The lucky Joshua Roberto Ignacio Arroyo
It has been a year since the sting operation on Nov. 28, 2016. Agents of the Philippine Drug Enforcement Agency (PDEA) effectively handled the buy-bust maneuver. We can only imagine what prior hot-pursuit operation they had managed with adroitness that led to the successful conclusion of the dragnet.
The target of the hunt was certainly to be outclassed, pun intended. He was well-to-do. And under the scheme of political things in the Duterte administration, his grand aunt was out of jail, out from her neck brace and wheelchair, and was in fact touted by President Duterte himself as his “boss.”
Speaking last Dec. 7 in Pampanga, Duterte confessed to his audience his soul’s allegiance to Gloria Macapagal Arroyo. “I owe her a lot,” he bared. “I was a very close confidant. We talked about state affairs and, particularly, law and order.”
Many of us who are not lawyers had clearly understood that Arroyo’s incarceration during the Aquino administration only exposed the fact that the charges it had brought upon her were weak. Aquino also sponsored his share of charades that left a bad taste in the mouth, how presidential sway can be abused for political vendetta — a script none too familiar by now as we read the Leila de Lima case.
But if we may ask, what happened to GMA’s neck brace? There’s the rub — she was equally as farcical as her jailer. This practice of political make-believe must be stopped.
And so it was under the shadow of Arroyo’s political renaissance (and what commanding renaissance it is with her political lieutenants appointed to Cabinet positions) that PDEA agents in Bacolod City arrested her husband’s grandnephew Joshua Roberto Ignacio Arroyo that day in 2016.
The arrest took place under impressive circumstances, the buy-bust venue inside a pension house. Bylined by Carla Gomez, Inquirer reported that Arroyo suffered a gunshot wound in the arm after he allegedly tried to stop a PDEA agent from entering his room which was next to the room of Manuel “Maui” Huelar Jr., Barangay (village) 35 captain, who was the subject of the operation. Arroyo was taken to the hospital while the two others were detained (“Arroyo kin, 2 others nabbed in drug bust,” 11/30/16).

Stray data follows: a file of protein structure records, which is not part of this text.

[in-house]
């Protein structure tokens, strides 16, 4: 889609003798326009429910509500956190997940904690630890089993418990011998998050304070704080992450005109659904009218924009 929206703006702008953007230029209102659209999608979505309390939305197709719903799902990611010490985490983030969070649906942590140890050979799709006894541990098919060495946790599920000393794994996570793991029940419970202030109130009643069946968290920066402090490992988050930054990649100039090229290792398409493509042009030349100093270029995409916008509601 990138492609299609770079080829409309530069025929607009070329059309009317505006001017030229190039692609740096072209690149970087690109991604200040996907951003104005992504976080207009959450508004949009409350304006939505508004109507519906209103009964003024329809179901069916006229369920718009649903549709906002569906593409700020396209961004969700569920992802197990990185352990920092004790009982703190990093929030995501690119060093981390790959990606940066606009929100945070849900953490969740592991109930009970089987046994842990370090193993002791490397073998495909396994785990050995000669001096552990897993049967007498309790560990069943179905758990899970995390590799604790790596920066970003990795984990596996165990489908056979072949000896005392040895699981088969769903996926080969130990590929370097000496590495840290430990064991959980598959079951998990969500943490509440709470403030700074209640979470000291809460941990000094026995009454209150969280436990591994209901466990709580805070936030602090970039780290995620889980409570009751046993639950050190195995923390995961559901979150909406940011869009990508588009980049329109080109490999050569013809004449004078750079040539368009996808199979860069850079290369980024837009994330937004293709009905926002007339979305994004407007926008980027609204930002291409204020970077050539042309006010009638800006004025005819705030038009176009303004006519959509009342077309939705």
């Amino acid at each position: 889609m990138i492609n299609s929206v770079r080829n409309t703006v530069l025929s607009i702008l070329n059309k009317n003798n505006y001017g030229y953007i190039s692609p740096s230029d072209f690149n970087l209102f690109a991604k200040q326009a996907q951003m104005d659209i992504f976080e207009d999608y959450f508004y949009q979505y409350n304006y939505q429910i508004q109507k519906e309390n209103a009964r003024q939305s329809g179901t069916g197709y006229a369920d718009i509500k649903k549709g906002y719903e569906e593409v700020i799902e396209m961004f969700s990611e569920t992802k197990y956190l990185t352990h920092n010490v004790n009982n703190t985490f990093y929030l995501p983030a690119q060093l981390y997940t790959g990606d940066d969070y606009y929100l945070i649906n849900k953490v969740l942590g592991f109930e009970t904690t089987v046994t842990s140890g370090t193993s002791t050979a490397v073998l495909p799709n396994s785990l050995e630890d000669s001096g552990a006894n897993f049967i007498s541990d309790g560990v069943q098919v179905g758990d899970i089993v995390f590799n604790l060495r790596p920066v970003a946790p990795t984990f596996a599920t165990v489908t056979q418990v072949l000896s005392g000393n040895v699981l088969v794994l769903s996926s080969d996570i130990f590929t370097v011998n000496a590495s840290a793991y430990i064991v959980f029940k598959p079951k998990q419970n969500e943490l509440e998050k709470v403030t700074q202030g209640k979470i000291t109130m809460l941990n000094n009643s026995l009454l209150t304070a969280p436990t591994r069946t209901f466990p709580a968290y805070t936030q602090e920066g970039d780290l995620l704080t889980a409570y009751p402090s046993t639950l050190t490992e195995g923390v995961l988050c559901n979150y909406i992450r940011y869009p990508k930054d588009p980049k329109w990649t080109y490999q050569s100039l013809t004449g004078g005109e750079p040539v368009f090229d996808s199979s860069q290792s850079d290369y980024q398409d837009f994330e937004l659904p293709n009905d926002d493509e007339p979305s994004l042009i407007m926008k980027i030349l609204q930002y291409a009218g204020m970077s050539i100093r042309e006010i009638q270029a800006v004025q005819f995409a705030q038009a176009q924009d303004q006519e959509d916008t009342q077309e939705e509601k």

And thus began the conundrum: The two others arrested with Arroyo — his stepbrother Christian Mijares and Huelar — face nonbailable charges and remain in detention, Julius Navales, the then PDEA director for Negros Island Region, has said.
Arroyo was later released from police custody. What happened behind the public’s prying eyes of accountability? Only the Bacolod City prosecutor knows. It was that office that directed PDEA to free Joshua Roberto Ignacio Arroyo from detention. The explanation—the resolution of the complaint against him of illegal drug possession was pending. Yet Navales had publicly confirmed, “Two small packs of shabu were seized from Arroyo.” But the city prosecutor recommended only “further investigation” of Arroyo.
It is in the lens of the Arroyo arrest that we see the finest description of Mr. Duterte’s “drug war”: Arroyo is lucky because he is protected by the state’s powers that be. If he was poor and lived in a lean-to of a hovel, he would have been “tokhanged” by now, needless to say. Not that we want him dead. But we also do not want him out from jail because it is in jail where he belongs. His two cohorts were charged with nonbailable crimes.
Now that the drug war is back in the hands of the Philippine National Police, expect drugs to stay for good, even beyond 2022 when Mr. Duterte’s term ends. There are many things wrong when the law is applied without egalitarianism, not to mention that it gives fodder to suspicions behind the real motives of this “war,” the justifications of which have not yet been proven to be credible.
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